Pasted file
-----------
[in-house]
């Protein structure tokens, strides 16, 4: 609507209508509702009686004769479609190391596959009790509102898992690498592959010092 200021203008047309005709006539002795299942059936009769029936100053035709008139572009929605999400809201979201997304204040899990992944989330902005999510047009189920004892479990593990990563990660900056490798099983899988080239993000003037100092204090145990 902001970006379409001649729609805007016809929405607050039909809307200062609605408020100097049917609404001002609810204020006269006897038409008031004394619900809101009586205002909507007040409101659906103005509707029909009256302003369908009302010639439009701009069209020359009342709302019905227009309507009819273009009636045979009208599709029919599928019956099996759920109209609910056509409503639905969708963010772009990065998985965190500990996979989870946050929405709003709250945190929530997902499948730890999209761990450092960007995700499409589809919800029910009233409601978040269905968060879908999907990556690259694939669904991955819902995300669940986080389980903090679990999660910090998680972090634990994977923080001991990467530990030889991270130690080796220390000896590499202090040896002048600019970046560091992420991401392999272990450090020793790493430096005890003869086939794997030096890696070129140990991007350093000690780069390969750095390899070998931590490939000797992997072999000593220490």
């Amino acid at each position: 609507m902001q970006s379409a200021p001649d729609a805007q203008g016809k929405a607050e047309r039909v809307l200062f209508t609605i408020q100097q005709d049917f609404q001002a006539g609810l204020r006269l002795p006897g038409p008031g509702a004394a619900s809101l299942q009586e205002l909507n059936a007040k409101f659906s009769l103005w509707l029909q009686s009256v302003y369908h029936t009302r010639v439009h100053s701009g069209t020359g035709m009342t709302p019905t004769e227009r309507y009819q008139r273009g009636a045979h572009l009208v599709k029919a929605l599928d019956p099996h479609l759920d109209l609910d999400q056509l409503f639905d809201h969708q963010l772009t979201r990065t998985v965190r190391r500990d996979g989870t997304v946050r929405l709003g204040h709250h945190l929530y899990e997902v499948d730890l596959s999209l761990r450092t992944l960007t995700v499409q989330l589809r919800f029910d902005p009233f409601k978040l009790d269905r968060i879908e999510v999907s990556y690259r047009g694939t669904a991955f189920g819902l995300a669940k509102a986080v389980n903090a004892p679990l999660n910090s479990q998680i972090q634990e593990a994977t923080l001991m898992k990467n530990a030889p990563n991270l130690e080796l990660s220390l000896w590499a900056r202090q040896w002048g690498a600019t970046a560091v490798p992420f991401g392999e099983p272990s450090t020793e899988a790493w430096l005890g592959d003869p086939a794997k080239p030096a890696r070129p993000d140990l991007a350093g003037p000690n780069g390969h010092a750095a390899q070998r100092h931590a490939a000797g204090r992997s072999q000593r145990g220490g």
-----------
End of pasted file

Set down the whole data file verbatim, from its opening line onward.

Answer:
[in-house]
């Protein structure tokens, strides 16, 4: 609507209508509702009686004769479609190391596959009790509102898992690498592959010092 200021203008047309005709006539002795299942059936009769029936100053035709008139572009929605999400809201979201997304204040899990992944989330902005999510047009189920004892479990593990990563990660900056490798099983899988080239993000003037100092204090145990 902001970006379409001649729609805007016809929405607050039909809307200062609605408020100097049917609404001002609810204020006269006897038409008031004394619900809101009586205002909507007040409101659906103005509707029909009256302003369908009302010639439009701009069209020359009342709302019905227009309507009819273009009636045979009208599709029919599928019956099996759920109209609910056509409503639905969708963010772009990065998985965190500990996979989870946050929405709003709250945190929530997902499948730890999209761990450092960007995700499409589809919800029910009233409601978040269905968060879908999907990556690259694939669904991955819902995300669940986080389980903090679990999660910090998680972090634990994977923080001991990467530990030889991270130690080796220390000896590499202090040896002048600019970046560091992420991401392999272990450090020793790493430096005890003869086939794997030096890696070129140990991007350093000690780069390969750095390899070998931590490939000797992997072999000593220490």
């Amino acid at each position: 609507m902001q970006s379409a200021p001649d729609a805007q203008g016809k929405a607050e047309r039909v809307l200062f209508t609605i408020q100097q005709d049917f609404q001002a006539g609810l204020r006269l002795p006897g038409p008031g509702a004394a619900s809101l299942q009586e205002l909507n059936a007040k409101f659906s009769l103005w509707l029909q009686s009256v302003y369908h029936t009302r010639v439009h100053s701009g069209t020359g035709m009342t709302p019905t004769e227009r309507y009819q008139r273009g009636a045979h572009l009208v599709k029919a929605l599928d019956p099996h479609l759920d109209l609910d999400q056509l409503f639905d809201h969708q963010l772009t979201r990065t998985v965190r190391r500990d996979g989870t997304v946050r929405l709003g204040h709250h945190l929530y899990e997902v499948d730890l596959s999209l761990r450092t992944l960007t995700v499409q989330l589809r919800f029910d902005p009233f409601k978040l009790d269905r968060i879908e999510v999907s990556y690259r047009g694939t669904a991955f189920g819902l995300a669940k509102a986080v389980n903090a004892p679990l999660n910090s479990q998680i972090q634990e593990a994977t923080l001991m898992k990467n530990a030889p990563n991270l130690e080796l990660s220390l000896w590499a900056r202090q040896w002048g690498a600019t970046a560091v490798p992420f991401g392999e099983p272990s450090t020793e899988a790493w430096l005890g592959d003869p086939a794997k080239p030096a890696r070129p993000d140990l991007a350093g003037p000690n780069g390969h010092a750095a390899q070998r100092h931590a490939a000797g204090r992997s072999q000593r145990g220490g």